Glenn Gould at 80.
Glenn Gould was born in Toronto. Gould isn't around to celebrate his eightieth birthday - he died in 1982, felled by a stroke at the height of his career - but the anniversary has been marked locally with a special concert last night at Gould's alma mater, the Royal Conservatory of Music, as well as a festival-cum-symposium held this past weekend at the University of Toronto. Gould's birthday also led Globe and Mail arts writer Kate Taylor to offer some thoughts on the late pianist's place in Canadian (and global) culture:
The multifaceted Gould is a kind of Rorschach test for Canadians. Would you like to see him as a digital prophet, the forward-looking recording artist and broadcaster who called for a democracy that would elevate the audience to the level of the performer and who predicted our mash-up culture? Or perhaps you prefer the child of WASP Toronto, the control freak who obsessed over the quality of his recordings, partisan of Bach and Schoenberg.Glenn Gould was previously featured in this blog in a July post on Glenn Gould's Toronto. Now that I live in Gould's home city, I'm at least theoretically capable of visiting some sites that played a large role in his life.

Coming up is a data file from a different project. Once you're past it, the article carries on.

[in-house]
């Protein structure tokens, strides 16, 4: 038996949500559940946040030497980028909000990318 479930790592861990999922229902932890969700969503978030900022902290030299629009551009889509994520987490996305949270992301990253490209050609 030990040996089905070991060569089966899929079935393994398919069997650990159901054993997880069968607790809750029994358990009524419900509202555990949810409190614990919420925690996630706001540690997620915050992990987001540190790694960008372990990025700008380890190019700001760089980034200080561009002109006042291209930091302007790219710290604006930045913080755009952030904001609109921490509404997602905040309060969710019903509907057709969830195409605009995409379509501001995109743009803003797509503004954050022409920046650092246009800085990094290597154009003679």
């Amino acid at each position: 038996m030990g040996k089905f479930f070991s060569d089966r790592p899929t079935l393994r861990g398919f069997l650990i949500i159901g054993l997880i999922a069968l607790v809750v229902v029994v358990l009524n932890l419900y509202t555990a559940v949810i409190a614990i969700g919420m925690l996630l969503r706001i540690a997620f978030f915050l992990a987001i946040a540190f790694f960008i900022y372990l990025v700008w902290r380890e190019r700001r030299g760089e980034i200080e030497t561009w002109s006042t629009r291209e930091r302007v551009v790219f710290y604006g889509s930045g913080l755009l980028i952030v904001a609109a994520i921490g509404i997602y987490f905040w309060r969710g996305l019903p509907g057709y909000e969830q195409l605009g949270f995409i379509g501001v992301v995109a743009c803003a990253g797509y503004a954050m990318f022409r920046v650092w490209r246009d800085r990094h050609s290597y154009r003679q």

. . .
[Composer and pianist Ron] Davis places Gould, whose birthday is Tuesday, in a line of 20th-century Canadian intellectuals who thought about communications and mass media, from Harold Innis to Marshall McLuhan and Northrop Frye.
People have sometimes quipped that Gould is Canada’s Elvis, the musical figure whose star burns even brighter after death, and Davis sees more than a joke in the comparison: "Elvis represented a huge swath of American culture. Gould represented Canadian culture of the period – McLuhan, Frye – publicly accessible but brilliant. In the U.S., it was the showman; here, it was modest brilliance."
Of course, Gould was never modest about his talents – and not always right in his predictions.
"He was wrong on a lot of things," [music critic Tim] Page says of his old friend. "He used to say the concert would die out by the year 2000 and the record company would rule."
I don't think that a post on Glenn Gould would be complete without some music, so here is a recording of Gould playing a short piece by his favorite composer, Orlando Gibbons. This recording, still available commercially, is one that has some importance for me personally, as it served as my introduction to the work of Glenn Gould: before I had ever heard Gould's famed interpretations of the Goldberg Variations or anything else that he had performed, I heard this brief recording on a classical music station in California and was immediately hooked. Here's hoping that someone discovering Gould for the first time through this blog will have the same reaction that I did. AMDG.